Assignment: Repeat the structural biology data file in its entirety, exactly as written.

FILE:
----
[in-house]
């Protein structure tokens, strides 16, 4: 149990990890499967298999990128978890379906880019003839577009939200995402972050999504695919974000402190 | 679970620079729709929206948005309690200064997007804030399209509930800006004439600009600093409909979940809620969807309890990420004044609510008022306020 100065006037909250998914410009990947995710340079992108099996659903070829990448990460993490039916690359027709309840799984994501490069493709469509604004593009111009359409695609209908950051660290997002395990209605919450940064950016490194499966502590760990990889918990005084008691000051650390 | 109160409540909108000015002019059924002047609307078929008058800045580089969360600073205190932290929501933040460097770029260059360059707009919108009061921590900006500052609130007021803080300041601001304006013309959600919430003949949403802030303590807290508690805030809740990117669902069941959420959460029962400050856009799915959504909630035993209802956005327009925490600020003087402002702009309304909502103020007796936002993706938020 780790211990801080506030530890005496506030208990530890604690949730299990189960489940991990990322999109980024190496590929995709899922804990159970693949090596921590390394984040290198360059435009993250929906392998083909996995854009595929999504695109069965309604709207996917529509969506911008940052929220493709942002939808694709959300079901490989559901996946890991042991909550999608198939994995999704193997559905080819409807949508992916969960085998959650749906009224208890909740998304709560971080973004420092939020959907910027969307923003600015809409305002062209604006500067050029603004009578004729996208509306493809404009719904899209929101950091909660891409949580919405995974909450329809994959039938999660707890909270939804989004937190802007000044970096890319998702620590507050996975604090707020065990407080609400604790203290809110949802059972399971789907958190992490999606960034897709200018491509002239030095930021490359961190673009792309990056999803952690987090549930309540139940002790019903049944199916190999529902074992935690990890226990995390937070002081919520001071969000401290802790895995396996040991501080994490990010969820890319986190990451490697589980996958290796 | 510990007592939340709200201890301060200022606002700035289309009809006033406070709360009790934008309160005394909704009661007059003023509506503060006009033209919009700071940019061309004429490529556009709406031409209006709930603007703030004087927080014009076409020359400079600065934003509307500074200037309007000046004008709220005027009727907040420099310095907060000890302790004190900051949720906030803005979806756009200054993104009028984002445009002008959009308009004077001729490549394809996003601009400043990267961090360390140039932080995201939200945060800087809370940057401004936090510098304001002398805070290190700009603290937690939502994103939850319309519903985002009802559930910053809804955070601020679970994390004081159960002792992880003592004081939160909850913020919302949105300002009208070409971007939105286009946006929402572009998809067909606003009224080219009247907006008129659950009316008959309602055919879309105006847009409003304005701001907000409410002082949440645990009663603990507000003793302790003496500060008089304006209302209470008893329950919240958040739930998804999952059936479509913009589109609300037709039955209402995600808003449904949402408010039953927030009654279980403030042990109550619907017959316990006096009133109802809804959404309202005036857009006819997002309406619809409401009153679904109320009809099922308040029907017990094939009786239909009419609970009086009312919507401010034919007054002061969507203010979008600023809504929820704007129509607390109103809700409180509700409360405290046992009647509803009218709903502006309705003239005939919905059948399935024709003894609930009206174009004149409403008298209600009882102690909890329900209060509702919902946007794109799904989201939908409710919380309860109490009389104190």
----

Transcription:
[in-house]
């Protein structure tokens, strides 16, 4: 149990990890499967298999990128978890379906880019003839577009939200995402972050999504695919974000402190 | 679970620079729709929206948005309690200064997007804030399209509930800006004439600009600093409909979940809620969807309890990420004044609510008022306020 100065006037909250998914410009990947995710340079992108099996659903070829990448990460993490039916690359027709309840799984994501490069493709469509604004593009111009359409695609209908950051660290997002395990209605919450940064950016490194499966502590760990990889918990005084008691000051650390 | 109160409540909108000015002019059924002047609307078929008058800045580089969360600073205190932290929501933040460097770029260059360059707009919108009061921590900006500052609130007021803080300041601001304006013309959600919430003949949403802030303590807290508690805030809740990117669902069941959420959460029962400050856009799915959504909630035993209802956005327009925490600020003087402002702009309304909502103020007796936002993706938020 780790211990801080506030530890005496506030208990530890604690949730299990189960489940991990990322999109980024190496590929995709899922804990159970693949090596921590390394984040290198360059435009993250929906392998083909996995854009595929999504695109069965309604709207996917529509969506911008940052929220493709942002939808694709959300079901490989559901996946890991042991909550999608198939994995999704193997559905080819409807949508992916969960085998959650749906009224208890909740998304709560971080973004420092939020959907910027969307923003600015809409305002062209604006500067050029603004009578004729996208509306493809404009719904899209929101950091909660891409949580919405995974909450329809994959039938999660707890909270939804989004937190802007000044970096890319998702620590507050996975604090707020065990407080609400604790203290809110949802059972399971789907958190992490999606960034897709200018491509002239030095930021490359961190673009792309990056999803952690987090549930309540139940002790019903049944199916190999529902074992935690990890226990995390937070002081919520001071969000401290802790895995396996040991501080994490990010969820890319986190990451490697589980996958290796 | 510990007592939340709200201890301060200022606002700035289309009809006033406070709360009790934008309160005394909704009661007059003023509506503060006009033209919009700071940019061309004429490529556009709406031409209006709930603007703030004087927080014009076409020359400079600065934003509307500074200037309007000046004008709220005027009727907040420099310095907060000890302790004190900051949720906030803005979806756009200054993104009028984002445009002008959009308009004077001729490549394809996003601009400043990267961090360390140039932080995201939200945060800087809370940057401004936090510098304001002398805070290190700009603290937690939502994103939850319309519903985002009802559930910053809804955070601020679970994390004081159960002792992880003592004081939160909850913020919302949105300002009208070409971007939105286009946006929402572009998809067909606003009224080219009247907006008129659950009316008959309602055919879309105006847009409003304005701001907000409410002082949440645990009663603990507000003793302790003496500060008089304006209302209470008893329950919240958040739930998804999952059936479509913009589109609300037709039955209402995600808003449904949402408010039953927030009654279980403030042990109550619907017959316990006096009133109802809804959404309202005036857009006819997002309406619809409401009153679904109320009809099922308040029907017990094939009786239909009419609970009086009312919507401010034919007054002061969507203010979008600023809504929820704007129509607390109103809700409180509700409360405290046992009647509803009218709903502006309705003239005939919905059948399935024709003894609930009206174009004149409403008298209600009882102690909890329900209060509702919902946007794109799904989201939908409710919380309860109490009389104190």